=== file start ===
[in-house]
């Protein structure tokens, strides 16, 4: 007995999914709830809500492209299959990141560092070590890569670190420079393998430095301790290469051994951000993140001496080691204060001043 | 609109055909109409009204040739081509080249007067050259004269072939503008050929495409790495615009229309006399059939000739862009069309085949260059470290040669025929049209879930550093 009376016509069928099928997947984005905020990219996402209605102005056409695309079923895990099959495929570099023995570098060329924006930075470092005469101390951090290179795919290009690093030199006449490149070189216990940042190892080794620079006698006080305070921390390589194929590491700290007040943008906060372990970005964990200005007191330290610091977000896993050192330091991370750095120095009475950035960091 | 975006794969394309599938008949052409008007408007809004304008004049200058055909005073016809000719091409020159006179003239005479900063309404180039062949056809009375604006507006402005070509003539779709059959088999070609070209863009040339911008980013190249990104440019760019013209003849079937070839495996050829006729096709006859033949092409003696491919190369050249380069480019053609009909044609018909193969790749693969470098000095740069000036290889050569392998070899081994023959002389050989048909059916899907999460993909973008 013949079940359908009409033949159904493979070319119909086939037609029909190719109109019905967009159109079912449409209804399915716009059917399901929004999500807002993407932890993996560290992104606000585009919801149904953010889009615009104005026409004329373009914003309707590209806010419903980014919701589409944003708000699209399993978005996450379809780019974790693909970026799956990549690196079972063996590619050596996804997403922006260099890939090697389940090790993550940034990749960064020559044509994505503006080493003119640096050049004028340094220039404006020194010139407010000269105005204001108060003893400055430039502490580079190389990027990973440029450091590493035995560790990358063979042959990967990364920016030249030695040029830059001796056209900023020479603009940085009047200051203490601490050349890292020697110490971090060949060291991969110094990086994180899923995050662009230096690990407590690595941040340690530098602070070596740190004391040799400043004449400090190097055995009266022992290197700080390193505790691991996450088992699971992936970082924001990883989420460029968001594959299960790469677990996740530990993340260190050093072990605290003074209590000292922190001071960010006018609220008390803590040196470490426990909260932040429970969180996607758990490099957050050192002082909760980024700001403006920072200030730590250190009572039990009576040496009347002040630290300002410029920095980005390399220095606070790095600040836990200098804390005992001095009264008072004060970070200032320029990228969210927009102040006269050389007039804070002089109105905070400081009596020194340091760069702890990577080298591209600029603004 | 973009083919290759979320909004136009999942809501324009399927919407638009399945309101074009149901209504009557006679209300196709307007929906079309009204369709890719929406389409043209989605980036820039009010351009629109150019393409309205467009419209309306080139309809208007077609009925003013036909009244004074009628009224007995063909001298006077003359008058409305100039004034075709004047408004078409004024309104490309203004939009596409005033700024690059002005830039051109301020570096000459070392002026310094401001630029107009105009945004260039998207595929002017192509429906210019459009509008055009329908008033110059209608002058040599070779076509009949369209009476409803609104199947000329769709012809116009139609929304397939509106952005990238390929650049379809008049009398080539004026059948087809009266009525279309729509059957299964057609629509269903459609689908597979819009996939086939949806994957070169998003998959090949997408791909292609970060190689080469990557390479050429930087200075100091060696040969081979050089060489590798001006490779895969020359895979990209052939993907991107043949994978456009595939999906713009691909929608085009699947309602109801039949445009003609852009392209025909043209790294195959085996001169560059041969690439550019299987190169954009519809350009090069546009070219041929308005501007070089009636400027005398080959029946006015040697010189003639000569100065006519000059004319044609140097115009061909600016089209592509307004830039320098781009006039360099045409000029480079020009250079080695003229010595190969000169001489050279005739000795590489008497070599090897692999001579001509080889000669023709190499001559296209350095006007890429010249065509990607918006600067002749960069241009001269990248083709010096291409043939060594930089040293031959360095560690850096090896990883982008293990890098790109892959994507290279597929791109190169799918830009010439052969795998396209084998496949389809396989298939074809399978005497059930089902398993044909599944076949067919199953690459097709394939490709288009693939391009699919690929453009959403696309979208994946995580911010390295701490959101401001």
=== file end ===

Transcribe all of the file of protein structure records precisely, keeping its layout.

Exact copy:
[in-house]
């Protein structure tokens, strides 16, 4: 007995999914709830809500492209299959990141560092070590890569670190420079393998430095301790290469051994951000993140001496080691204060001043 | 609109055909109409009204040739081509080249007067050259004269072939503008050929495409790495615009229309006399059939000739862009069309085949260059470290040669025929049209879930550093 009376016509069928099928997947984005905020990219996402209605102005056409695309079923895990099959495929570099023995570098060329924006930075470092005469101390951090290179795919290009690093030199006449490149070189216990940042190892080794620079006698006080305070921390390589194929590491700290007040943008906060372990970005964990200005007191330290610091977000896993050192330091991370750095120095009475950035960091 | 975006794969394309599938008949052409008007408007809004304008004049200058055909005073016809000719091409020159006179003239005479900063309404180039062949056809009375604006507006402005070509003539779709059959088999070609070209863009040339911008980013190249990104440019760019013209003849079937070839495996050829006729096709006859033949092409003696491919190369050249380069480019053609009909044609018909193969790749693969470098000095740069000036290889050569392998070899081994023959002389050989048909059916899907999460993909973008 013949079940359908009409033949159904493979070319119909086939037609029909190719109109019905967009159109079912449409209804399915716009059917399901929004999500807002993407932890993996560290992104606000585009919801149904953010889009615009104005026409004329373009914003309707590209806010419903980014919701589409944003708000699209399993978005996450379809780019974790693909970026799956990549690196079972063996590619050596996804997403922006260099890939090697389940090790993550940034990749960064020559044509994505503006080493003119640096050049004028340094220039404006020194010139407010000269105005204001108060003893400055430039502490580079190389990027990973440029450091590493035995560790990358063979042959990967990364920016030249030695040029830059001796056209900023020479603009940085009047200051203490601490050349890292020697110490971090060949060291991969110094990086994180899923995050662009230096690990407590690595941040340690530098602070070596740190004391040799400043004449400090190097055995009266022992290197700080390193505790691991996450088992699971992936970082924001990883989420460029968001594959299960790469677990996740530990993340260190050093072990605290003074209590000292922190001071960010006018609220008390803590040196470490426990909260932040429970969180996607758990490099957050050192002082909760980024700001403006920072200030730590250190009572039990009576040496009347002040630290300002410029920095980005390399220095606070790095600040836990200098804390005992001095009264008072004060970070200032320029990228969210927009102040006269050389007039804070002089109105905070400081009596020194340091760069702890990577080298591209600029603004 | 973009083919290759979320909004136009999942809501324009399927919407638009399945309101074009149901209504009557006679209300196709307007929906079309009204369709890719929406389409043209989605980036820039009010351009629109150019393409309205467009419209309306080139309809208007077609009925003013036909009244004074009628009224007995063909001298006077003359008058409305100039004034075709004047408004078409004024309104490309203004939009596409005033700024690059002005830039051109301020570096000459070392002026310094401001630029107009105009945004260039998207595929002017192509429906210019459009509008055009329908008033110059209608002058040599070779076509009949369209009476409803609104199947000329769709012809116009139609929304397939509106952005990238390929650049379809008049009398080539004026059948087809009266009525279309729509059957299964057609629509269903459609689908597979819009996939086939949806994957070169998003998959090949997408791909292609970060190689080469990557390479050429930087200075100091060696040969081979050089060489590798001006490779895969020359895979990209052939993907991107043949994978456009595939999906713009691909929608085009699947309602109801039949445009003609852009392209025909043209790294195959085996001169560059041969690439550019299987190169954009519809350009090069546009070219041929308005501007070089009636400027005398080959029946006015040697010189003639000569100065006519000059004319044609140097115009061909600016089209592509307004830039320098781009006039360099045409000029480079020009250079080695003229010595190969000169001489050279005739000795590489008497070599090897692999001579001509080889000669023709190499001559296209350095006007890429010249065509990607918006600067002749960069241009001269990248083709010096291409043939060594930089040293031959360095560690850096090896990883982008293990890098790109892959994507290279597929791109190169799918830009010439052969795998396209084998496949389809396989298939074809399978005497059930089902398993044909599944076949067919199953690459097709394939490709288009693939391009699919690929453009959403696309979208994946995580911010390295701490959101401001």